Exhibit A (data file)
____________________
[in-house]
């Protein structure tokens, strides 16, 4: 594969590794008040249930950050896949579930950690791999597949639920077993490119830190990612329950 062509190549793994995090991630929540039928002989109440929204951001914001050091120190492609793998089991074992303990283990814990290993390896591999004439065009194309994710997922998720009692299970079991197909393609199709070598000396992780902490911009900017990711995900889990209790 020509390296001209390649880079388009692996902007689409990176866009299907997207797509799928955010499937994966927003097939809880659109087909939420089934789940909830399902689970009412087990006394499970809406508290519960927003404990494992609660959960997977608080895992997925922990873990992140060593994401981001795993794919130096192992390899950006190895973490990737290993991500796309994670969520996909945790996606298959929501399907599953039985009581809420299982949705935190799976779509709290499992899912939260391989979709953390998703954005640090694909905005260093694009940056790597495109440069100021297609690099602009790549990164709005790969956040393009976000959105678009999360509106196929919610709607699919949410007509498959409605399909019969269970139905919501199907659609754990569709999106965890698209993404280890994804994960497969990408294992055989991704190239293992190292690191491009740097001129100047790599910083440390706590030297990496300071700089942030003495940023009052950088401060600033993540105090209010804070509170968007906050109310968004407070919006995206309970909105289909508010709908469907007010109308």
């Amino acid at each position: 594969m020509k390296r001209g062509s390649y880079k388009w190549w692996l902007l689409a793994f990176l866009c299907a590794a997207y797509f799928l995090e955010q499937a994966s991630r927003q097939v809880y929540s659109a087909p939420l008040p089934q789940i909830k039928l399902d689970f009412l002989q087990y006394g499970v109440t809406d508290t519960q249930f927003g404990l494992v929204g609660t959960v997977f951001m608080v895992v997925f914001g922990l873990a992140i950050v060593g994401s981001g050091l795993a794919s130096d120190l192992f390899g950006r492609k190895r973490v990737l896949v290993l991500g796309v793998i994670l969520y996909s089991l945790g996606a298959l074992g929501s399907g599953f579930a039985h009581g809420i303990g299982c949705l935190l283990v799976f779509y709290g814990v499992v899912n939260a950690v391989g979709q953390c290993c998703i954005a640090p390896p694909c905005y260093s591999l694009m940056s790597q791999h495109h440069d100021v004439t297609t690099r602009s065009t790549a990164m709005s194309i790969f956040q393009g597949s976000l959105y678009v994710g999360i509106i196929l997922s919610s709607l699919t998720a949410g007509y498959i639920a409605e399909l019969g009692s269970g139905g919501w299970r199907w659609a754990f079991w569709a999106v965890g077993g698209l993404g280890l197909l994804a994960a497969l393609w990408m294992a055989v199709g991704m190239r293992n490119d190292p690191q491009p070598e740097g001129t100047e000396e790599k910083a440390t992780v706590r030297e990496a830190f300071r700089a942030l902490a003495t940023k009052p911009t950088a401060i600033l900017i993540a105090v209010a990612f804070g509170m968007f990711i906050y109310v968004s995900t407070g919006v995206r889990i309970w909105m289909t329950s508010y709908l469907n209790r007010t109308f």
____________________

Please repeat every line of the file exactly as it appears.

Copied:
[in-house]
């Protein structure tokens, strides 16, 4: 594969590794008040249930950050896949579930950690791999597949639920077993490119830190990612329950 062509190549793994995090991630929540039928002989109440929204951001914001050091120190492609793998089991074992303990283990814990290993390896591999004439065009194309994710997922998720009692299970079991197909393609199709070598000396992780902490911009900017990711995900889990209790 020509390296001209390649880079388009692996902007689409990176866009299907997207797509799928955010499937994966927003097939809880659109087909939420089934789940909830399902689970009412087990006394499970809406508290519960927003404990494992609660959960997977608080895992997925922990873990992140060593994401981001795993794919130096192992390899950006190895973490990737290993991500796309994670969520996909945790996606298959929501399907599953039985009581809420299982949705935190799976779509709290499992899912939260391989979709953390998703954005640090694909905005260093694009940056790597495109440069100021297609690099602009790549990164709005790969956040393009976000959105678009999360509106196929919610709607699919949410007509498959409605399909019969269970139905919501199907659609754990569709999106965890698209993404280890994804994960497969990408294992055989991704190239293992190292690191491009740097001129100047790599910083440390706590030297990496300071700089942030003495940023009052950088401060600033993540105090209010804070509170968007906050109310968004407070919006995206309970909105289909508010709908469907007010109308």
């Amino acid at each position: 594969m020509k390296r001209g062509s390649y880079k388009w190549w692996l902007l689409a793994f990176l866009c299907a590794a997207y797509f799928l995090e955010q499937a994966s991630r927003q097939v809880y929540s659109a087909p939420l008040p089934q789940i909830k039928l399902d689970f009412l002989q087990y006394g499970v109440t809406d508290t519960q249930f927003g404990l494992v929204g609660t959960v997977f951001m608080v895992v997925f914001g922990l873990a992140i950050v060593g994401s981001g050091l795993a794919s130096d120190l192992f390899g950006r492609k190895r973490v990737l896949v290993l991500g796309v793998i994670l969520y996909s089991l945790g996606a298959l074992g929501s399907g599953f579930a039985h009581g809420i303990g299982c949705l935190l283990v799976f779509y709290g814990v499992v899912n939260a950690v391989g979709q953390c290993c998703i954005a640090p390896p694909c905005y260093s591999l694009m940056s790597q791999h495109h440069d100021v004439t297609t690099r602009s065009t790549a990164m709005s194309i790969f956040q393009g597949s976000l959105y678009v994710g999360i509106i196929l997922s919610s709607l699919t998720a949410g007509y498959i639920a409605e399909l019969g009692s269970g139905g919501w299970r199907w659609a754990f079991w569709a999106v965890g077993g698209l993404g280890l197909l994804a994960a497969l393609w990408m294992a055989v199709g991704m190239r293992n490119d190292p690191q491009p070598e740097g001129t100047e000396e790599k910083a440390t992780v706590r030297e990496a830190f300071r700089a942030l902490a003495t940023k009052p911009t950088a401060i600033l900017i993540a105090v209010a990612f804070g509170m968007f990711i906050y109310v968004s995900t407070g919006v995206r889990i309970w909105m289909t329950s508010y709908l469907n209790r007010t109308f």